Für Elise » 2017-05-128

2 Comments (+add yours?)

  1. Audrey Hight
    May 15, 2017 @ 18:01:30

    Have followed your blog for years…please keep it coming! I’m a teacher of elementary students. We study native american culture and beliefs. It’s no surprise that indigenous people’s stories featured coyote as the creature most symbolic of man and his balance of intelligence and ridiculousness. Coyote stories teach children simultaneously about human foolishness, and human cleverness. Coyote is a survivor…and we can learn from Him!

    Reply

    • yipps
      May 15, 2017 @ 18:30:26

      Hi Audrey —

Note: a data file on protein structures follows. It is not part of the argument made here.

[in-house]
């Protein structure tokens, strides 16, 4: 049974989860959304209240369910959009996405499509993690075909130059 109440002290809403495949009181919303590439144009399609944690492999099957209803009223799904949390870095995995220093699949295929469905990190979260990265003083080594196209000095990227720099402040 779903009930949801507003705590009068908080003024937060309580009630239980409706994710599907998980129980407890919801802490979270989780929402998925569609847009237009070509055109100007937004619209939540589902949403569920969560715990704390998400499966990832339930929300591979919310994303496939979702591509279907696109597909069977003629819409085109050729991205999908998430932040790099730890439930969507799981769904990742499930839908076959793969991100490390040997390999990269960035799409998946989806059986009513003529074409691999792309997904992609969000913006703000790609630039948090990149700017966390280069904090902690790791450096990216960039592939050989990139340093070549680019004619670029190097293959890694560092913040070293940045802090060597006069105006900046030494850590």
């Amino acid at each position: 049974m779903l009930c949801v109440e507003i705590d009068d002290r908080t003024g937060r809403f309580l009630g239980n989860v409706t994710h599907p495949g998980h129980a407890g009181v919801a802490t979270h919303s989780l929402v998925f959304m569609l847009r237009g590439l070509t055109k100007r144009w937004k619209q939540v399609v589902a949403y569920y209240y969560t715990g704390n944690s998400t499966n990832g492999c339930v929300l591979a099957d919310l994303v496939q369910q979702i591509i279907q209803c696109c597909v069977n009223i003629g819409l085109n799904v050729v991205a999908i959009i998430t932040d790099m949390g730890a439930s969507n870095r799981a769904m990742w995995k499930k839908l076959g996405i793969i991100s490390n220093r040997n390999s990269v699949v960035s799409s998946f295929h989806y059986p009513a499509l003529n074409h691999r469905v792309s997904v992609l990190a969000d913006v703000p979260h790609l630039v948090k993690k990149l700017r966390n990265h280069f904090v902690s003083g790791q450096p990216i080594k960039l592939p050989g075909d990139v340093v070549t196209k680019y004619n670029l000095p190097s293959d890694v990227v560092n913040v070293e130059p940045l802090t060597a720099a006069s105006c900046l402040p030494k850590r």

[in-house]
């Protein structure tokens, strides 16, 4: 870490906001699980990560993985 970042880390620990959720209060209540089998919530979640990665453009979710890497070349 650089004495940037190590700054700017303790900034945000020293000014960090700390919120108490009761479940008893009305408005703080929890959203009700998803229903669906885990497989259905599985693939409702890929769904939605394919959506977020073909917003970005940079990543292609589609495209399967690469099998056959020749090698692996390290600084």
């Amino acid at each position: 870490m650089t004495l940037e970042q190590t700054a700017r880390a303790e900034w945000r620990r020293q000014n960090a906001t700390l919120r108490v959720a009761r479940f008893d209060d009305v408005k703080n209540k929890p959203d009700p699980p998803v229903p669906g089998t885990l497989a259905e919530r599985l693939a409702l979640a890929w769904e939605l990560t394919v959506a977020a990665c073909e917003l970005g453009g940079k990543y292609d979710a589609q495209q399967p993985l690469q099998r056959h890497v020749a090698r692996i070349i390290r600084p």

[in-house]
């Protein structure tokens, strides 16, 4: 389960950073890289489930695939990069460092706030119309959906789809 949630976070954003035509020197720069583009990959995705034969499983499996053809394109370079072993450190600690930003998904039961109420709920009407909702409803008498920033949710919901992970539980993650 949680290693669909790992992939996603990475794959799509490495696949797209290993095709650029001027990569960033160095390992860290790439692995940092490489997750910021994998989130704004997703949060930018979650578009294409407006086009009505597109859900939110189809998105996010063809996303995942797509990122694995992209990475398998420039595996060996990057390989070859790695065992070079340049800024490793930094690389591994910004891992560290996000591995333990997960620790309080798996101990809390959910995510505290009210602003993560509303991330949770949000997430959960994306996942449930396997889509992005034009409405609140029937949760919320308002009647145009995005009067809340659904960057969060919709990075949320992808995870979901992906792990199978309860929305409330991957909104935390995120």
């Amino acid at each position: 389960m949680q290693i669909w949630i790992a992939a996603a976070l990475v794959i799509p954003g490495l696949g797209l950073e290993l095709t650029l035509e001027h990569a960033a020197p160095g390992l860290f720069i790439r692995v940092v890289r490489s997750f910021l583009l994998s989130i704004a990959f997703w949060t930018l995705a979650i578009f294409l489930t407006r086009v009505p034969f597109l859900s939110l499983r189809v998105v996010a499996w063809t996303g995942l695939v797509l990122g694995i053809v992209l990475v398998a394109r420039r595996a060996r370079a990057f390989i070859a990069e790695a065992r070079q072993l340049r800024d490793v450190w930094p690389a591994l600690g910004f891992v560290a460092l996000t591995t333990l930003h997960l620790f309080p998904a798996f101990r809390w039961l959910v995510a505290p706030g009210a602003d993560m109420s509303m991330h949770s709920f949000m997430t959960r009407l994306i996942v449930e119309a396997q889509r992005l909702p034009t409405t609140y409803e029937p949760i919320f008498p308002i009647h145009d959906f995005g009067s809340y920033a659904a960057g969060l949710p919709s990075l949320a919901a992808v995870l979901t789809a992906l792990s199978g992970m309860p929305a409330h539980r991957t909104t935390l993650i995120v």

Thank you for your comment! YES — coyote is the focus of those stories because in many ways he is so like us. This is what I would like to get across: that coyotes, like we, are trying to eek out a living, raise our families, play-tease-and-joke, have feelings including happiness and sadness, make mistakes and learn from them, and have direction in our lives. They are known as “tricksters” because they plan ahead, even though sometimes the trick doesn’t work out. I think of coyotes as living parallel lives to ours — not unlike the Hobbits “in the Shire *over there*”: separate (and this part is important) but parallel lives to our own. Society isn’t ready to hear all this yet, but I direct as many people as possible to Carl Safina’s book: Beyond Words, for insights. Thanks again, and thank you for spreading the good word about coyotes! Janet

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